How to prove that VAR is garbage with just one video (What really grinds my gears #17)

So here we go again. Actually, I was planning not to write much about VAR in modern football anymore. I think I’ve sufficiently stated how much I dislike this new feature and how much I think that it’s rather destroying football than actually adding something useful to it.

But not too long ago, VAR has been confirmed at the World Cup in Russia this summer. How exciting… As we’ve clearly seen an the Confed Cup – nothing less than the official trial in international football for the VAR – the technique has way too many problems to be used at the most important and biggest football tournament in the world.

Well, apparently FIFA has another opinion. And from my point of view I only have one explanation for this decision: FIFA officials have not watched a single game of football in Germany, Australia, Italy or Portugal this year.

Because in these leagues, among a few others, VAR is being used since the beginning of the seasons. And failures haven’t been rare. Many people that were longing for VAR to be introduced have since changed their minds and see VAR – as it is now – as harmful for their beloved sport.

Why? Because it may provide a little bit more fairness in the game, having goals disallowed because of players being offside by five centimetres, not visible for the linesman to see. But what’s the price we’re paying for that? Emotions! Having to wait after every second goal of your club if some guy in front of a plasma screen a few hundred kilometres away will allow it or not kills what makes football so special – the power of instantaneous emotions.

Don’t believe me? Have a look at this video from last weekend then.

It shows AC Milan player Patrick Cutrone after allegedly having scored a goal. However, he, all his teammates and every Milan fan couldn’t celebrate it instantly. Instead they had to wait for minutes while the goal was under review by VAR. After the goal is allowed, Cutrone tries to celebrate. Well, he’s the only one who really does. No collective ecstasy in the stadium, no relief after having scored an important goal, nothing.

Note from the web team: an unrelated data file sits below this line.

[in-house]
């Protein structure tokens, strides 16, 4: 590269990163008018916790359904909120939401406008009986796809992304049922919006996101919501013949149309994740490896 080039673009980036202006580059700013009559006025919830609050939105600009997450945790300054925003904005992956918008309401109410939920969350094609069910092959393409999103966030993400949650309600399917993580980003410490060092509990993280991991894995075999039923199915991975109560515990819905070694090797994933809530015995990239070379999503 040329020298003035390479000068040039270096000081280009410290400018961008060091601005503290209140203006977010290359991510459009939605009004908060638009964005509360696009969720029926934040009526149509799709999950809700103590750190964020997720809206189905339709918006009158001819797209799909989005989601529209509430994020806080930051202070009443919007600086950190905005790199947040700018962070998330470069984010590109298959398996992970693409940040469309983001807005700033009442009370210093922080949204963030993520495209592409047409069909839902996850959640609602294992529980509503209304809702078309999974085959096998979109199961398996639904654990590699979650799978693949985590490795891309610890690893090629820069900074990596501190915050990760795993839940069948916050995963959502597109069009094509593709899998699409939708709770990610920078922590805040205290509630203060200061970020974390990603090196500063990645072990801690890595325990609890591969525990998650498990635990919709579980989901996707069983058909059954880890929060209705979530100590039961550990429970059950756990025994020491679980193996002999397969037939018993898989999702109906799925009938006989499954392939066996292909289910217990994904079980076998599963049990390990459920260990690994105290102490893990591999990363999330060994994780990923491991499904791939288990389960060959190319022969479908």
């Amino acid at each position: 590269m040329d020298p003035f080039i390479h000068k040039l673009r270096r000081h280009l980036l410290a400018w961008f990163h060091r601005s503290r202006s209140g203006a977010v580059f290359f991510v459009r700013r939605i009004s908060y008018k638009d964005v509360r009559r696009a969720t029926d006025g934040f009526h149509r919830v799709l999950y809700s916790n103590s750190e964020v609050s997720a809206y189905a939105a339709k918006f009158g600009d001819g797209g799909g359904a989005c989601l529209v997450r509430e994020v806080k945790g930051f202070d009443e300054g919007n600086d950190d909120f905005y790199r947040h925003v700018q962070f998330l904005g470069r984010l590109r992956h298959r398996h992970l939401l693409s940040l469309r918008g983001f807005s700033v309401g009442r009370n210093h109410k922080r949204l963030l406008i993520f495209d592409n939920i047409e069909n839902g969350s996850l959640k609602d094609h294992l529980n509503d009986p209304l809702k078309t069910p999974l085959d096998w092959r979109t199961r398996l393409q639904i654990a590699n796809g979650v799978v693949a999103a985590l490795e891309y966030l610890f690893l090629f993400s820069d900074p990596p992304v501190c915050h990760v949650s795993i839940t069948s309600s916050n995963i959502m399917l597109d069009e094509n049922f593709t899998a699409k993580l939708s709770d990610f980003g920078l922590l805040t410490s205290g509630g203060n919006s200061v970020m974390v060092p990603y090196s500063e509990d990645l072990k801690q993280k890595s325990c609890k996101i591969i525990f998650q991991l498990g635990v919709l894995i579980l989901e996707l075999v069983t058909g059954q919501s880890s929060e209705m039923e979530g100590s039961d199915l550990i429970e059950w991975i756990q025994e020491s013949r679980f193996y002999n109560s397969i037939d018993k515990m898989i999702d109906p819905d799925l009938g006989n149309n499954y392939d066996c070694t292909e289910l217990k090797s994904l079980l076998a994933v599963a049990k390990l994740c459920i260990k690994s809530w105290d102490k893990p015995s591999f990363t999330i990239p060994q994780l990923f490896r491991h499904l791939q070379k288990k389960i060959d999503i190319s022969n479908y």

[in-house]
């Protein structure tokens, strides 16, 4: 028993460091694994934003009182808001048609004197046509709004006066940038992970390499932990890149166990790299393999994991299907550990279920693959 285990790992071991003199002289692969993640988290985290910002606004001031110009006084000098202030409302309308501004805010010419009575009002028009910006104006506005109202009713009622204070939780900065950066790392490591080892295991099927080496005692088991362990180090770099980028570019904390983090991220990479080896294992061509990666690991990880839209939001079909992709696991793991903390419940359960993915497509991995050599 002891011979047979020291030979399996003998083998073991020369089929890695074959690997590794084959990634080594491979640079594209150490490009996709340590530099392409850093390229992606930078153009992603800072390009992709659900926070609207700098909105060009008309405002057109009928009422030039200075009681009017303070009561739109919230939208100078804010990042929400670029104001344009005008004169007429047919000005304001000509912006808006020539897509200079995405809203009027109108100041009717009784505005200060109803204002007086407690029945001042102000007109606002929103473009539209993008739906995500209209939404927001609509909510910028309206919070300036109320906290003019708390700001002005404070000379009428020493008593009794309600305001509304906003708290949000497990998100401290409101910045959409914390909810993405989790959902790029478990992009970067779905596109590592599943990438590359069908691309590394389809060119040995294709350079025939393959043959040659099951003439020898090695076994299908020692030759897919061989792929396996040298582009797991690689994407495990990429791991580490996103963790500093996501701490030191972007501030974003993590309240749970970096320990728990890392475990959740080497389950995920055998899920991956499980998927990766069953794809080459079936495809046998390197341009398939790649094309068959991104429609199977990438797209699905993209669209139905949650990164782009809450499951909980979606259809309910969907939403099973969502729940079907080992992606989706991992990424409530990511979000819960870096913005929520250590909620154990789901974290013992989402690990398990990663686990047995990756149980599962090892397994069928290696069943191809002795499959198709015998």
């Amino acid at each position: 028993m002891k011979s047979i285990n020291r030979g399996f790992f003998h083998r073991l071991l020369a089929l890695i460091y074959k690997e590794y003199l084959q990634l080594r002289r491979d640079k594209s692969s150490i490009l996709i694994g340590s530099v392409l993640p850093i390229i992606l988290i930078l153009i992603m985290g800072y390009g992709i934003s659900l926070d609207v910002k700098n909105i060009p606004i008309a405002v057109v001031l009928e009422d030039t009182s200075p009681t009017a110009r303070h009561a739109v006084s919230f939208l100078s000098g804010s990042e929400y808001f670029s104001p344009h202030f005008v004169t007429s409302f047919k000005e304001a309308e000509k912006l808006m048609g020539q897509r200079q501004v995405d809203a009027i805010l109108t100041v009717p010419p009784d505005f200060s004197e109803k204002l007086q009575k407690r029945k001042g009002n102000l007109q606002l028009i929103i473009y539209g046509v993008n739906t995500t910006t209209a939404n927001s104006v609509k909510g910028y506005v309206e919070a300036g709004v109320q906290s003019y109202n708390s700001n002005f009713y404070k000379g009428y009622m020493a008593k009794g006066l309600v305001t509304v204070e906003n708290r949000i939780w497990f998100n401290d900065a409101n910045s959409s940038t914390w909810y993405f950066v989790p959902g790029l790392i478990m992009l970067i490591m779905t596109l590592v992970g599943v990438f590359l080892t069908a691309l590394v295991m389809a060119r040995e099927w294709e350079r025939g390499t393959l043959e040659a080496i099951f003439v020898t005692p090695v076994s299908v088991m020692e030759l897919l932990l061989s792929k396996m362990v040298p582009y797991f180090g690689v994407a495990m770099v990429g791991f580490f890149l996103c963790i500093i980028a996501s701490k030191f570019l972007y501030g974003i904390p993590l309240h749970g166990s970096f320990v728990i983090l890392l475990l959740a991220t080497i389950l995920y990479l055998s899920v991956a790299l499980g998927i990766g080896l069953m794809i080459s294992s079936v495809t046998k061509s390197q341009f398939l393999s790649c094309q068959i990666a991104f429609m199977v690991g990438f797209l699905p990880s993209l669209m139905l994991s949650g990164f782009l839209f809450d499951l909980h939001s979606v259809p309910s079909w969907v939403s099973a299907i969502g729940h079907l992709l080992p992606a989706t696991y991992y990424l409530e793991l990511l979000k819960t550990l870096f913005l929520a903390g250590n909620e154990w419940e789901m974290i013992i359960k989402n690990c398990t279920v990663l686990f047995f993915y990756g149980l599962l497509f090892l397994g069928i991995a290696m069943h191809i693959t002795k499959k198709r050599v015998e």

This episode proves how much harm VAR does to football. For a rather unimportant league game this might be not so terrible after all. But imagine if Mario Götze’s World Cup winning goal from 2014 would have been reviewed like that. Do we really want this to happen?

How do you feel about VAR being used at the World Cup? Let’s discuss in the comment section!

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More than just a game: This Syrian TV-Commentator is the proof that football truly has an immense emotional power

Oftentimes, when I talk to people about football, I say that this sport is more than a game. The emotional bond between a fan and a team is something stronger than what onlookers see. To them, football might be just 22 men chasing a ball and getting overpaid for that.

That’s simply not true. You know that when you stood out there on the stands of your local team’s stadium, having the rain pour down on you for 90 minutes and then see your team score in the additional time: Against the odds, against everything. A miracle. What follows is a pure outburst of emotion: Joy, pride, tears, ecstasy and many, many more. It’s when you hug complete strangers that you wouldn’t even greet on the street just because a ball went into a net that is held by a construction of metal. It’s when bonds are formed that are so hard to describe in words.